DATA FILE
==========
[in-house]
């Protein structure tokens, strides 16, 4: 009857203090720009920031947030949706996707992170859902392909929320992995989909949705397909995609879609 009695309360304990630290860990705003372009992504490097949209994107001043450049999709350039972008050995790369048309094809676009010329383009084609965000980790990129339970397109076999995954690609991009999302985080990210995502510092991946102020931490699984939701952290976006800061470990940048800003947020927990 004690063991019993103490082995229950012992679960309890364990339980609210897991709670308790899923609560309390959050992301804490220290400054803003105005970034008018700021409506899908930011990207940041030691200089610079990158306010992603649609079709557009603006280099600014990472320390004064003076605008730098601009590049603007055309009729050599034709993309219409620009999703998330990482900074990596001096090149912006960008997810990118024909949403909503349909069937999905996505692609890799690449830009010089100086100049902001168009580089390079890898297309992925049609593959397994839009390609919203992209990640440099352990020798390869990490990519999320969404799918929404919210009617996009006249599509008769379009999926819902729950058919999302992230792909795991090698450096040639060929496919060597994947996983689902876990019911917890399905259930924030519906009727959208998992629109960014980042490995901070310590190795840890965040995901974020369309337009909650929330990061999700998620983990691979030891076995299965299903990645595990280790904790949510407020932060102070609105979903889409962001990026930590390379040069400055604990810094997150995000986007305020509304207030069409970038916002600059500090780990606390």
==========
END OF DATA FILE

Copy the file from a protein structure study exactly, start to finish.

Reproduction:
[in-house]
């Protein structure tokens, strides 16, 4: 009857203090720009920031947030949706996707992170859902392909929320992995989909949705397909995609879609 009695309360304990630290860990705003372009992504490097949209994107001043450049999709350039972008050995790369048309094809676009010329383009084609965000980790990129339970397109076999995954690609991009999302985080990210995502510092991946102020931490699984939701952290976006800061470990940048800003947020927990 004690063991019993103490082995229950012992679960309890364990339980609210897991709670308790899923609560309390959050992301804490220290400054803003105005970034008018700021409506899908930011990207940041030691200089610079990158306010992603649609079709557009603006280099600014990472320390004064003076605008730098601009590049603007055309009729050599034709993309219409620009999703998330990482900074990596001096090149912006960008997810990118024909949403909503349909069937999905996505692609890799690449830009010089100086100049902001168009580089390079890898297309992925049609593959397994839009390609919203992209990640440099352990020798390869990490990519999320969404799918929404919210009617996009006249599509008769379009999926819902729950058919999302992230792909795991090698450096040639060929496919060597994947996983689902876990019911917890399905259930924030519906009727959208998992629109960014980042490995901070310590190795840890965040995901974020369309337009909650929330990061999700998620983990691979030891076995299965299903990645595990280790904790949510407020932060102070609105979903889409962001990026930590390379040069400055604990810094997150995000986007305020509304207030069409970038916002600059500090780990606390």